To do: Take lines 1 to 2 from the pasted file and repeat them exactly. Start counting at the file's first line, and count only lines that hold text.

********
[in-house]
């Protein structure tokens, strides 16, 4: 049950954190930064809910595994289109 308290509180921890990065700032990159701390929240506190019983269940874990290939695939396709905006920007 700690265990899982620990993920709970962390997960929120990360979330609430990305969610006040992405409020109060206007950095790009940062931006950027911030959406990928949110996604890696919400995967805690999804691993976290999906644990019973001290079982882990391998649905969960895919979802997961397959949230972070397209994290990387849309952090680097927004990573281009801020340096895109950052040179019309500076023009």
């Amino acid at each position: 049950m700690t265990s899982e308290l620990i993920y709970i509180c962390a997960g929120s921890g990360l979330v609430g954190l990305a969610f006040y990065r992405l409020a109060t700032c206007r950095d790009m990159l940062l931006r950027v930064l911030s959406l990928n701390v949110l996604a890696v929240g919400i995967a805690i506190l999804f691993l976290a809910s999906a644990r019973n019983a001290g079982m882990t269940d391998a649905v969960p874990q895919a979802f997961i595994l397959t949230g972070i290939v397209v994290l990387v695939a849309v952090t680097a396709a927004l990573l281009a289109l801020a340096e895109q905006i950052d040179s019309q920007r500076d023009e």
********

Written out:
[in-house]
């Protein structure tokens, strides 16, 4: 049950954190930064809910595994289109 308290509180921890990065700032990159701390929240506190019983269940874990290939695939396709905006920007 700690265990899982620990993920709970962390997960929120990360979330609430990305969610006040992405409020109060206007950095790009940062931006950027911030959406990928949110996604890696919400995967805690999804691993976290999906644990019973001290079982882990391998649905969960895919979802997961397959949230972070397209994290990387849309952090680097927004990573281009801020340096895109950052040179019309500076023009």